In the newly revealed area was a boy no older than sixteen and obviously mature for his age. His skin was of a tint similar to Mister Saint-Christopher's, but it seemed to alternate between a darker and lighter tone at the same time. His eyes seemed like black pools, and looked terrifying even to me, as they covered the entirety of his eye sockets, coating even the white of the eye. In my very small studies of shamanism and the tribes of America, I had re-called that the garb he wore and symbols there on denoted him of great importance. The symbols of Coyotes on his skins revealed to me this was the one I had heard so much of, and indeed, he was Elder of his tribe.
His face was focused on Joanna most intently and he spoke with great power, yet controlled, "Ghost." said he, simply.
Joanna knelt down in front of him, "Please accept my apologies, Coyote. I lost track of time."
She had always been precise when she came here, and this was the first deviation from her chosen times to visit the warehouse. Coyote narrowed his eyes, then smiled in the warmest fashion one could do so to someone who was of no relation to them.
"You're not my slave, Ghost. You may come and go when you please, I only want to teach you what I know," he said, leaning back on his hands while his legs remained crossed.
"Thank you, how kind you..."
"Thanks later hush now and concentrate. You are late, and we won't be able to get as much done to-day as I wanted to," he said, interrupting Joanna.
Looking a little sad, Joanna sat and crossed her legs as well, "I will concentrate then, but are you not going to ask why I was late?"
"I know why you're late, of course," Coyote said, sitting forward and folding his hands together.
Joanna looked back to Mister Saint-Christopher, but he had retired from the area and Coyote raised a hand, "He mentioned nothing to me, but I know of certain things which go on."
Nodding, the young woman placed her hands on her knees and closed her eyes, breathing deeply. All these activities seemed quite unnatural to me and quite un-expected as this was a side of Joanna I had not imagined or been exposed to before. She seemed quite adamant in her disbelief of Mister Saint-Christopher's ways in the open and whenever it came up; why she should embrace this shamanism, I could not say.
It was at that time a most extraordinary thing happened. After a few minutes of silence, the entire warehouse seemed to shift and turn, as if the grounds, crates, and walls were melting. Both Coyote and Joanna had their eyes closed and I figured my mind must have been going mad. I re-called my cameras and crept off the boxes as they became slippery to the touch, but the paths began to blur and I could not find my way. It seemed like all objects began to take on another shape, and appearance, and to my surprise I found myself standing now behind a thick tree, taller than the skies it seemed.
( Continued behind the cutCollapse )
"Cesily is joining the Eagles on their mountain," she said simply, placing her hands on the table, but not sitting.
"Cesily?" She questioned, blinking in surprise.
"Are you alone, Joanna?" She asked, in a fervent voice.
Cesily shook her head, "I have big, big news for you, but I can't explain, here," she said, moving off the screen.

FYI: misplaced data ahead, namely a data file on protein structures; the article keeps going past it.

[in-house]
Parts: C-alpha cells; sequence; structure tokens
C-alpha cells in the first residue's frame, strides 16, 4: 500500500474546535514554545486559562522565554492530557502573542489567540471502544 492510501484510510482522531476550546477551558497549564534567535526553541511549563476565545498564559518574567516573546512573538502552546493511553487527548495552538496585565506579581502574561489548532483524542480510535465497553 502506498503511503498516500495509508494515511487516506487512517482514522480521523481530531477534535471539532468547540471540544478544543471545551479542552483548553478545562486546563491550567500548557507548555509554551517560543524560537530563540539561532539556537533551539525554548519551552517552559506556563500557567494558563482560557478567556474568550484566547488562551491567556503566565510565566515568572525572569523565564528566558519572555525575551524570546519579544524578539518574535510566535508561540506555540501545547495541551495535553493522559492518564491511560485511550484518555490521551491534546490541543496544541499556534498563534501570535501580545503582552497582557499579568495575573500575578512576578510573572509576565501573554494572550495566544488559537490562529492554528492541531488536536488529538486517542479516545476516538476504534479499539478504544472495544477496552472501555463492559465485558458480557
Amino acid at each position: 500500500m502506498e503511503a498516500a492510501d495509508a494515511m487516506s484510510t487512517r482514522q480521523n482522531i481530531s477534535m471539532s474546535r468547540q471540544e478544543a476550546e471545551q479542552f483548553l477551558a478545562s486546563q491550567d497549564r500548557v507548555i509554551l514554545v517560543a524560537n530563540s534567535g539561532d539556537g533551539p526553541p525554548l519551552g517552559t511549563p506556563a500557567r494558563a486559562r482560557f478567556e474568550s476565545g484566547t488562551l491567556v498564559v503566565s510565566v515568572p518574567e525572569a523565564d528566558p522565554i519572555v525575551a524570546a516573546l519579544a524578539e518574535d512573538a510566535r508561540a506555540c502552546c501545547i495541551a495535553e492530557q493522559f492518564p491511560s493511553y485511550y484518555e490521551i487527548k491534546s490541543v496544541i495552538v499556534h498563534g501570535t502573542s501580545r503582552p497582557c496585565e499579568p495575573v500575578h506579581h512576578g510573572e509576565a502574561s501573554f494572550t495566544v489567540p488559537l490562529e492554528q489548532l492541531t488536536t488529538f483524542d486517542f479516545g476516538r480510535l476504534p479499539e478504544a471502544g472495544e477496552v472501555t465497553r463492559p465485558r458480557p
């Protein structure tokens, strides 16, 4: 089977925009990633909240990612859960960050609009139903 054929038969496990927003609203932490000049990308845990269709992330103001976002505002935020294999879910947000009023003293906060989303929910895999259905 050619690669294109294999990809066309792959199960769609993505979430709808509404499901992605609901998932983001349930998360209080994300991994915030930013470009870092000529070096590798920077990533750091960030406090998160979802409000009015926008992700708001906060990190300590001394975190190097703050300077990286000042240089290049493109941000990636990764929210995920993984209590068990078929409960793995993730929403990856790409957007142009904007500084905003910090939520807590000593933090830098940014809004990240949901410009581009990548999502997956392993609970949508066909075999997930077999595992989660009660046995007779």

A moment later, another sat down in front of it, but it was not a woman. The man before her was of the same faction of Eagles as Cesily, though his features were more human in heritage and obviously American. Joanna blinked again, in another wave of confusion.
"She's a bit too giddy, I suppose, what do you think?" asked he in quite an American accent.
Joanna continued her confused face and shook her head a little, "Making a guess on such a brief encounter is never a good course," she replied, slowly.
"Ah ha," he said, placing a finger on his chin. "Cesily has told me of you, Ghost. A red shaman in training?"
The petal thin and needlepoint wide camera hovering near the booth lost its flight briefly, before regaining itself as Joannas observer flustered in surprise at this turn of events. In the conference room, Joanna laughed delicately at his use of her street-name, "In training, indeed," she said, in agreement.
He nodded and there was a brief silence before he continued, "The Eagles are taking Cesily back to the mountains; we have accepted her."
"Hmm," said Joanna, sitting back in the chair. "And why now? You leave her out of your tribes for her life until now, and suddenly wish to see her re-join you? On the other hand, even join you, as she has not had the chance before. When you are taking her back, are you not taking her, indeed, for the first time?"
The man grimaced, slightly offended by the words, "You don't know me, but I am Elder Waking-Feather, one of the oldest Were alive in the Eagle. I have decided that she will suffer no longer for the sins of her parents."
Joanna resisted the urge to roll her eyes at reference to the 'sins' of her friends union; one a Were, the other an elf. She nodded pensively, "And you wished to tell me this why? Cesily could have easily relayed the information to me."
The man sat back in his chair, revealing some of the eagle feather inter-woven in his hair, "You are Ghost," he began.
"This you have stated already," Joanna spoke, half to herself.
Elder Waking-Feather nodded, "You are also Joanna Tolson, are you not?"
Sitting forward, Joanna furrowed her brow, "Cesily of course told you." She said, coming to that conclusion after a moment’s silence.
"Ah, you mustn't be angry with her... it was necessary that I have this information from her, and she was very hesitant to tell me. She downloaded to you the information regarding Flies with the Dragons, didn't she?" He asked, letting his change of topic ease their conversation.